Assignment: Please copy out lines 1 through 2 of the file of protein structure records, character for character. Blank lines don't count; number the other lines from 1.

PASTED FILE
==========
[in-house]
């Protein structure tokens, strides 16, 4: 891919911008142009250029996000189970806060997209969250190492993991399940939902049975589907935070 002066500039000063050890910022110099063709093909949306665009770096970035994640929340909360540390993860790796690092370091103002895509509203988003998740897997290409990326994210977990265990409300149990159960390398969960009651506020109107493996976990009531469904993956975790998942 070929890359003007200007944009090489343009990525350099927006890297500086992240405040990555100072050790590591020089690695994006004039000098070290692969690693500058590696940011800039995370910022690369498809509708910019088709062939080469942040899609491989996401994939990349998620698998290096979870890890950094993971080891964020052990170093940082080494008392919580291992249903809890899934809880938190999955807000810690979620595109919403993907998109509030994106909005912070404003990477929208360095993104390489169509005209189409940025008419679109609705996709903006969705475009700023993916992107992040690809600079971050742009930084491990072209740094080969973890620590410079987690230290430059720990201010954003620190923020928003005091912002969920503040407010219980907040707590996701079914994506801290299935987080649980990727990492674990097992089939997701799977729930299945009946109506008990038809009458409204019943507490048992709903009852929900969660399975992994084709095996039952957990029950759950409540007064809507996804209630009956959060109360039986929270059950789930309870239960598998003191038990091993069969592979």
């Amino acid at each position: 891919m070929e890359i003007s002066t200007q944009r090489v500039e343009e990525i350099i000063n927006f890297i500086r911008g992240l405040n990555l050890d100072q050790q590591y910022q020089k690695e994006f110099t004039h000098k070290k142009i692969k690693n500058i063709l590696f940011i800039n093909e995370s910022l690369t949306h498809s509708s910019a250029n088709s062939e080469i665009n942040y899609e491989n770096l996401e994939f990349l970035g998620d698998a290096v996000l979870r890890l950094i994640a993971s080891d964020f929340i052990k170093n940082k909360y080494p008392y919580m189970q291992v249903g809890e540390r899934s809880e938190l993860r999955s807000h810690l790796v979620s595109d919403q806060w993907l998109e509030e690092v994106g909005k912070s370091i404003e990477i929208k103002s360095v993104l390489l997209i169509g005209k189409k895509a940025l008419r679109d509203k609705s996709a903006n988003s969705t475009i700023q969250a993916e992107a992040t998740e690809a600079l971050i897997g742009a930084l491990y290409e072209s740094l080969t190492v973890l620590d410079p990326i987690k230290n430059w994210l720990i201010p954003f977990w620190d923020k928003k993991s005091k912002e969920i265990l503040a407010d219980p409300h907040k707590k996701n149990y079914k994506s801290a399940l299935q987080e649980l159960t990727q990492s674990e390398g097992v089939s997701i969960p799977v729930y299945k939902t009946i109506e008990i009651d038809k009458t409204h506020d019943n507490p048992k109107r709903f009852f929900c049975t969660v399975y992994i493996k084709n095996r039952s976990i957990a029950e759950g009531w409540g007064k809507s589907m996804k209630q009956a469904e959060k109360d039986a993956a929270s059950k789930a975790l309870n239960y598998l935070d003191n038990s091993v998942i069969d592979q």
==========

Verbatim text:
[in-house]
């Protein structure tokens, strides 16, 4: 891919911008142009250029996000189970806060997209969250190492993991399940939902049975589907935070 002066500039000063050890910022110099063709093909949306665009770096970035994640929340909360540390993860790796690092370091103002895509509203988003998740897997290409990326994210977990265990409300149990159960390398969960009651506020109107493996976990009531469904993956975790998942 070929890359003007200007944009090489343009990525350099927006890297500086992240405040990555100072050790590591020089690695994006004039000098070290692969690693500058590696940011800039995370910022690369498809509708910019088709062939080469942040899609491989996401994939990349998620698998290096979870890890950094993971080891964020052990170093940082080494008392919580291992249903809890899934809880938190999955807000810690979620595109919403993907998109509030994106909005912070404003990477929208360095993104390489169509005209189409940025008419679109609705996709903006969705475009700023993916992107992040690809600079971050742009930084491990072209740094080969973890620590410079987690230290430059720990201010954003620190923020928003005091912002969920503040407010219980907040707590996701079914994506801290299935987080649980990727990492674990097992089939997701799977729930299945009946109506008990038809009458409204019943507490048992709903009852929900969660399975992994084709095996039952957990029950759950409540007064809507996804209630009956959060109360039986929270059950789930309870239960598998003191038990091993069969592979």